West Kelowna resident attempts Canada’s first ice swim

Paul Duffield may become the 26th member of the International Ice Swimming Association this weekend.

If all goes according to plan, West Kelowna’s Paul Duffield will be the 26th person to officially become a member of the International Ice Swimming Association this weekend.

And he’ll be the first person to complete the feat in Canadian waters.

Duffield will set off near the Gellatly Bay CNR wharf Sunday and swim north for half of a mile before turning back for the final leg of the mile-long cold water swim.

The England-born, 42-year-old is required to abide by all IISA rules, which include finishing the swim in water colder than five degrees celsius without wearing a wet suit.

“I measured the water yesterday—it was 4.5 degrees celsius,” said Duffield.

“Most of the successful swims are in the four to five degree range. Very few are successful below four degrees, so I have a really small window of opportunity to give me the best chance to get a successful swim on Sunday.”

Duffield’s current best training attempt was a 1,500 metre swim—about 100 metres short of a mile—in 5.6 degree water.

Although he’s yet to complete the full distance in training, the ice swimmer is optimistic he will have success Sunday.

“I’ve got to go into it confident; I’ve got to visualize the end. But anything could happen…nothing is a guarantee.”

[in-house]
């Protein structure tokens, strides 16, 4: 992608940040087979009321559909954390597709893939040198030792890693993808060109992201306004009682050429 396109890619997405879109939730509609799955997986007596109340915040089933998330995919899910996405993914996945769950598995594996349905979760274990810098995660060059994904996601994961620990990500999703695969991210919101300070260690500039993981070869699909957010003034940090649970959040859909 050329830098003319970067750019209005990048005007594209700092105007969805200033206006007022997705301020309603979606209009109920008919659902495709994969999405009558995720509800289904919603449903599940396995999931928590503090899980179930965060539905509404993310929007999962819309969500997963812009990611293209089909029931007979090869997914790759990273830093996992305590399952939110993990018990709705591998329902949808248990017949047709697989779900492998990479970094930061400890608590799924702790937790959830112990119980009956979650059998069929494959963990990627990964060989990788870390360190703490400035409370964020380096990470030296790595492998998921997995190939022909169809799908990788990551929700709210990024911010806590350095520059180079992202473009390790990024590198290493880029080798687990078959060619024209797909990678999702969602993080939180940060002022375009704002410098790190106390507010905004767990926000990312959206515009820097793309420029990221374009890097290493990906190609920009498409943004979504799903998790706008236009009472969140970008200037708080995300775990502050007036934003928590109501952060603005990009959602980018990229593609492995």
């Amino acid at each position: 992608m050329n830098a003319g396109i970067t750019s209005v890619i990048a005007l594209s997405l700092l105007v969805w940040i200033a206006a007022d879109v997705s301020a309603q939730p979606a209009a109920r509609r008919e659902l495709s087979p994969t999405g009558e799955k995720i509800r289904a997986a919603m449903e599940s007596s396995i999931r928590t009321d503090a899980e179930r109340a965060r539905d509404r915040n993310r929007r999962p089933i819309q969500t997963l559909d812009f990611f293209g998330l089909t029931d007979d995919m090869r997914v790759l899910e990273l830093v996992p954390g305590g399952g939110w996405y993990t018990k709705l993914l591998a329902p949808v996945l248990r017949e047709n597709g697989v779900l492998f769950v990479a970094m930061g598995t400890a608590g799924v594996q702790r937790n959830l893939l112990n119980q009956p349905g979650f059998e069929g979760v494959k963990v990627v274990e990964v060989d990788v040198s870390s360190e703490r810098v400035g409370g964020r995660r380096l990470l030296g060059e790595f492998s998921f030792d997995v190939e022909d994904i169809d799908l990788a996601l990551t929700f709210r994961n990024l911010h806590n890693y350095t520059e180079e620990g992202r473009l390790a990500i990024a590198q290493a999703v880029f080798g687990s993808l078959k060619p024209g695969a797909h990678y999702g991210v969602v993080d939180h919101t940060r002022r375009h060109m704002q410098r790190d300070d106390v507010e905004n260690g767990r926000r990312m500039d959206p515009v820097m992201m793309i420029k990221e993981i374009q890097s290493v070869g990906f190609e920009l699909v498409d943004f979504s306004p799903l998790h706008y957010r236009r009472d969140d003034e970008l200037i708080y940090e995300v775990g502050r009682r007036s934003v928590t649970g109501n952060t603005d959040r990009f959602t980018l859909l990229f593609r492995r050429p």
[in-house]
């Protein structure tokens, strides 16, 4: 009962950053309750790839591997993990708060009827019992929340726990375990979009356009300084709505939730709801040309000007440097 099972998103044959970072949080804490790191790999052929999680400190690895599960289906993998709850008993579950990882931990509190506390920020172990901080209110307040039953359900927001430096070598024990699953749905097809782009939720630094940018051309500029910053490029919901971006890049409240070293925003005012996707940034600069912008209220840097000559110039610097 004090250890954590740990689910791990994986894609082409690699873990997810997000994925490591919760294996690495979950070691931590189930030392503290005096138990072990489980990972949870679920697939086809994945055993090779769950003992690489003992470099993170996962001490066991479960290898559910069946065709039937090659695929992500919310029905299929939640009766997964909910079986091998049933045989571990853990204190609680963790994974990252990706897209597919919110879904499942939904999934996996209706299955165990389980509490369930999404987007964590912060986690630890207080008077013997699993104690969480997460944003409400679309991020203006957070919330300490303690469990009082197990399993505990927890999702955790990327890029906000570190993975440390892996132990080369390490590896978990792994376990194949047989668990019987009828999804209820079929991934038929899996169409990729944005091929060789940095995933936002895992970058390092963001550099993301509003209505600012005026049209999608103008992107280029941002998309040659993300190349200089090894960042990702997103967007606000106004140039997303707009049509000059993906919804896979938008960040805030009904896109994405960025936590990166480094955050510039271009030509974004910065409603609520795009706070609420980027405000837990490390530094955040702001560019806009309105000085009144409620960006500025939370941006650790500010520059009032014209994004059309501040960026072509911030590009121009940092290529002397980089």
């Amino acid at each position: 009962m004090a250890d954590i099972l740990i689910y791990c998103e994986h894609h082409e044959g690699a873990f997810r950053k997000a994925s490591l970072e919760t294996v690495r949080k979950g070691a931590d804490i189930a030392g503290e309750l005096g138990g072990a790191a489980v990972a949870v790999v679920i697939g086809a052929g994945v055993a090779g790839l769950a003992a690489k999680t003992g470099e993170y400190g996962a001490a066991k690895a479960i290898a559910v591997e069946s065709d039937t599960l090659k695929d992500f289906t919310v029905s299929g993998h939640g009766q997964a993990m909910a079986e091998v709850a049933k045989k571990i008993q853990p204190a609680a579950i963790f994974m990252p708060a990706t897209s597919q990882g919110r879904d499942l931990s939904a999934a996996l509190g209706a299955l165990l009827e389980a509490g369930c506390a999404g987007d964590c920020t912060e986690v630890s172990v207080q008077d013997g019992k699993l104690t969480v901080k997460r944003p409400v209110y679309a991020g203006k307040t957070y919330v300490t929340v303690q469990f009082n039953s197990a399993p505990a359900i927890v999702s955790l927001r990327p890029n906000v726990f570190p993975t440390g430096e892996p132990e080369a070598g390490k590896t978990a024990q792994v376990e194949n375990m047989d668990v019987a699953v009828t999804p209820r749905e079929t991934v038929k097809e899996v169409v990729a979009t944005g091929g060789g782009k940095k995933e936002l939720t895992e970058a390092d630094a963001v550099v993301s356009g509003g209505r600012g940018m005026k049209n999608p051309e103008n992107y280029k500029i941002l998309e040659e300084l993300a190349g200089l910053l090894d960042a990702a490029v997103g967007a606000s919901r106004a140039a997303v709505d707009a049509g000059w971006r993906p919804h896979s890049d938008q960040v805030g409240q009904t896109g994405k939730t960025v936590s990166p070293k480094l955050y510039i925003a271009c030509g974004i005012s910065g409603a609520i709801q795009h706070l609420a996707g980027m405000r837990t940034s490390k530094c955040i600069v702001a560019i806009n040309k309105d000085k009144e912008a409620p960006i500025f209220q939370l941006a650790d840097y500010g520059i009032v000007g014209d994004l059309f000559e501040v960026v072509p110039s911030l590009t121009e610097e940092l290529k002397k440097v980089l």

A lot of uncertainty surrounds the attempt, including the danger that comes with physical exertion in an extreme temperature.

Several individuals will be on hand to ensure Duffield stays safe during his swim. One of his swim coaches will be kayaking beside him throughout the entire attempt.

“I’ll be swimming in water five-feet deep…if I have any trouble I can stop and stand—but that will mean the attempt is aborted because I’m not allowed to stand, rest or hang onto the boat at any time.”

To qualify for the IISA challenge, Duffield will have to submit a printout from a recently conducted electrocardiography, sworn statements from at least two witnesses that will include the location of the swim and the temperature of the water and a GPS printout of the route completed.

Open water swimming is a relatively new concept for Duffield. It caught his interest in 2009 when he attempted the annual Across the Lake Swim.

He is encouraging anyone who is interested to watch his attempt Sunday at Gellatly Bay. He plans to take off around 10:30 a.m.



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